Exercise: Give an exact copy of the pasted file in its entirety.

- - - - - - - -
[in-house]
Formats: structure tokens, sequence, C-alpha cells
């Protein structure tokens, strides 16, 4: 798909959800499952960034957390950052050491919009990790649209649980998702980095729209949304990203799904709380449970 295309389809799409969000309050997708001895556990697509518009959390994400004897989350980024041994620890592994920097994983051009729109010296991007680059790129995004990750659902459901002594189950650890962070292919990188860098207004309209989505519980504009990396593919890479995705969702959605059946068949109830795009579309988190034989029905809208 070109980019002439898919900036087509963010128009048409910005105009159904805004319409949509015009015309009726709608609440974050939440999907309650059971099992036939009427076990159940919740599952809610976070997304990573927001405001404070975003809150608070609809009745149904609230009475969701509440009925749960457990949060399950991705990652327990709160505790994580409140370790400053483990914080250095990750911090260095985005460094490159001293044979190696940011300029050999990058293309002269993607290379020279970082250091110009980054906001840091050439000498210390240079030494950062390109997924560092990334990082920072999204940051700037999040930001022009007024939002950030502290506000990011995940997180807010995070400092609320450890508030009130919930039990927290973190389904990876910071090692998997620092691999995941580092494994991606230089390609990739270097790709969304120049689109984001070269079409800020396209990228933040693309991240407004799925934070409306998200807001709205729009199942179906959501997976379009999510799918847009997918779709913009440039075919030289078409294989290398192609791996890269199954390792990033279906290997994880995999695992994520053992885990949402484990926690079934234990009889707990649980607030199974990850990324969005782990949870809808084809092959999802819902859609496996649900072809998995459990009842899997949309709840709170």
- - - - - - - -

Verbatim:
[in-house]
Formats: structure tokens, sequence, C-alpha cells
């Protein structure tokens, strides 16, 4: 798909959800499952960034957390950052050491919009990790649209649980998702980095729209949304990203799904709380449970 295309389809799409969000309050997708001895556990697509518009959390994400004897989350980024041994620890592994920097994983051009729109010296991007680059790129995004990750659902459901002594189950650890962070292919990188860098207004309209989505519980504009990396593919890479995705969702959605059946068949109830795009579309988190034989029905809208 070109980019002439898919900036087509963010128009048409910005105009159904805004319409949509015009015309009726709608609440974050939440999907309650059971099992036939009427076990159940919740599952809610976070997304990573927001405001404070975003809150608070609809009745149904609230009475969701509440009925749960457990949060399950991705990652327990709160505790994580409140370790400053483990914080250095990750911090260095985005460094490159001293044979190696940011300029050999990058293309002269993607290379020279970082250091110009980054906001840091050439000498210390240079030494950062390109997924560092990334990082920072999204940051700037999040930001022009007024939002950030502290506000990011995940997180807010995070400092609320450890508030009130919930039990927290973190389904990876910071090692998997620092691999995941580092494994991606230089390609990739270097790709969304120049689109984001070269079409800020396209990228933040693309991240407004799925934070409306998200807001709205729009199942179906959501997976379009999510799918847009997918779709913009440039075919030289078409294989290398192609791996890269199954390792990033279906290997994880995999695992994520053992885990949402484990926690079934234990009889707990649980607030199974990850990324969005782990949870809808084809092959999802819902859609496996649900072809998995459990009842899997949309709840709170």